Fogler Legacy Award Recipient
The Robbins Family of Searsmont has provided significant support, both educational and financial, to the School of Forest Resources and the Advanced Structures and Composites Center. This family’s connection to the University of Maine is strong and runs across three generations, with a fourth likely to come in the future.
James L. Robbins ’67 earned a B.S. in forestry and put it to good use in the family business, Robbins Lumber, where he retired as president in 2013. Robbins and his wife, Ann Sohns Robbins ‘71, 03G, created the James L. and Ann Sohns Robbins School of Forest Resources (SFR) Excellence Fund at the University of Maine Foundation to provide the SFR with consistent funds to support student and faculty travel, marketing, and equipment for their programs.
Robbins’ sister-in-law, Carol Barr Gelo Robbins ’64, Ed.D. is a lifelong educator, a high school teacher, guidance counselor, school administrator, and school superintendent in Belfast. She created the Dr. Carol Gelo Barr Robbins University of Maine Hutchinson Center Scholarship to assist students with limited means attend classes through the Hutchinson Center.
The family business is run by many Black Bears. James and Ann’s son James A. Robbins ’95 is currently serving as president of Robbins Lumber and their younger son, Alden Robbins ’97, serves as vice president of sales. Alden is also a member of the Maine Mass Timber Commercialization Center Advisory Committee. James and Alden’s sister, Catherine Robbins-Halsted, is the business manager, and is married to Christian Halsted ‘95, Director of Earth Resources Information at the Maine Geological Survey. James and Ann have several grandchildren who are alumni or currently attending UMaine.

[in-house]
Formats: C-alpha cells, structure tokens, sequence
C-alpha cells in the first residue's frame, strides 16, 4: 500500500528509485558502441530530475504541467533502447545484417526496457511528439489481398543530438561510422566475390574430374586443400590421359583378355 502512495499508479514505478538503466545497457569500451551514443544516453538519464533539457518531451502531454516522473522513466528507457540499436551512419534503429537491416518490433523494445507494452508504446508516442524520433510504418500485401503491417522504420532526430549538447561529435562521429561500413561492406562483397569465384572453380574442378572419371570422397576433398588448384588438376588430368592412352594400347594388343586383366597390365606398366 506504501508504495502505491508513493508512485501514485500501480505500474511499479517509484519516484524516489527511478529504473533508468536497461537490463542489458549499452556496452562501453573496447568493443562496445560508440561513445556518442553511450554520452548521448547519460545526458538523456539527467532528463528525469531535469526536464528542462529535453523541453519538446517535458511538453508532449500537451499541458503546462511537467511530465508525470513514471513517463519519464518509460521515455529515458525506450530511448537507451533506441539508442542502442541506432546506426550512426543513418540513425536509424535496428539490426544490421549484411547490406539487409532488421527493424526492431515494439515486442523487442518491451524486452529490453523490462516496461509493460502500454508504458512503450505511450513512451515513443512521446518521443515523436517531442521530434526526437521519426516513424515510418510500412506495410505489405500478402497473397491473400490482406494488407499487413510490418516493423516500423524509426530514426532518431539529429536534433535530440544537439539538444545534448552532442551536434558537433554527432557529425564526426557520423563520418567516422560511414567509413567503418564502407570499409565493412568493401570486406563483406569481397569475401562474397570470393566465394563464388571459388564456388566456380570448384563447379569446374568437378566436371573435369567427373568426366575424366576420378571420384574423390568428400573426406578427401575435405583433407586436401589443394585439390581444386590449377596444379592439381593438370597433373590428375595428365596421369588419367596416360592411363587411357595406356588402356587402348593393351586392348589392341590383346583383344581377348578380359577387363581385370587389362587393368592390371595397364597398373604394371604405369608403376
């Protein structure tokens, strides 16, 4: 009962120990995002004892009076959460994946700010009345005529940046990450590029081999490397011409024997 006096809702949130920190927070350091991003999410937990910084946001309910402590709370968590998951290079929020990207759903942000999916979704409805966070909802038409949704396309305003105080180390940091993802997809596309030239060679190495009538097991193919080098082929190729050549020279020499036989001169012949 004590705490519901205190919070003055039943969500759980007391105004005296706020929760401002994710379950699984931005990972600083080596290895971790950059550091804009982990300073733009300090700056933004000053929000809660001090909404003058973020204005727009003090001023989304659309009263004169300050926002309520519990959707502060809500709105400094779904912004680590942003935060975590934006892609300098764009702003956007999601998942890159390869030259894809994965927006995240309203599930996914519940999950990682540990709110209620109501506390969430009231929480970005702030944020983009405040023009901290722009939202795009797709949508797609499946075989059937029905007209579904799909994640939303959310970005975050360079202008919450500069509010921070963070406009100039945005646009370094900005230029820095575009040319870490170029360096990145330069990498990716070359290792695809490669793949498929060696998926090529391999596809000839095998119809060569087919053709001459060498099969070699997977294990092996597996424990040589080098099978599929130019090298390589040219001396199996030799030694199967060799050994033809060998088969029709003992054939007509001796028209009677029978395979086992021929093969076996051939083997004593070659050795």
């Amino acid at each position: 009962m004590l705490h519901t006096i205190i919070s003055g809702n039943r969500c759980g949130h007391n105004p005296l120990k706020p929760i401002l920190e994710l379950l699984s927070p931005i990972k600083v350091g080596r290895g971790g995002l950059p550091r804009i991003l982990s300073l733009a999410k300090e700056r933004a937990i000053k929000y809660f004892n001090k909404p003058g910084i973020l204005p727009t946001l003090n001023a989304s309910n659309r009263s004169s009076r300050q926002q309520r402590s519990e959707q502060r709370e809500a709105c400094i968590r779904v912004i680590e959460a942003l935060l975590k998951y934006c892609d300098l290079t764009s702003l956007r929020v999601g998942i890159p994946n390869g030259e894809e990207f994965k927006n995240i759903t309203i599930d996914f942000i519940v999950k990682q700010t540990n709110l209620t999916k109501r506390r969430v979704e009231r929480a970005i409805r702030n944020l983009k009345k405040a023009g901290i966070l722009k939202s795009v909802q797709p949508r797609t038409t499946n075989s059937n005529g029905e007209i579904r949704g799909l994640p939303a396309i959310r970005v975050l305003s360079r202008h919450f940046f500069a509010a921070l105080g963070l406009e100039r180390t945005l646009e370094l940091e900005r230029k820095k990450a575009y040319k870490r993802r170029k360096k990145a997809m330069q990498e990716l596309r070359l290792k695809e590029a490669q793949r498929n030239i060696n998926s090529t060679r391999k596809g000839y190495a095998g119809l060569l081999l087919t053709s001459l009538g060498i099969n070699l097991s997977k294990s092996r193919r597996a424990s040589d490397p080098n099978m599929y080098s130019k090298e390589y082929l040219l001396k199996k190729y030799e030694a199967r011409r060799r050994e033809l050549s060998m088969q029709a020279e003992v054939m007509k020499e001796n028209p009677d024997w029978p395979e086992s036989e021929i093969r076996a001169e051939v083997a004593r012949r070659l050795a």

The Robbins family has made important contributions to the future of the University of Maine and the state’s forestry industry. Robbins Lumber provides employment to UMaine forestry students and graduates, opening their forest land and sawmill each year to first- year SFR students under the instruction of William Livingston, Associate Professor of Forest Resources.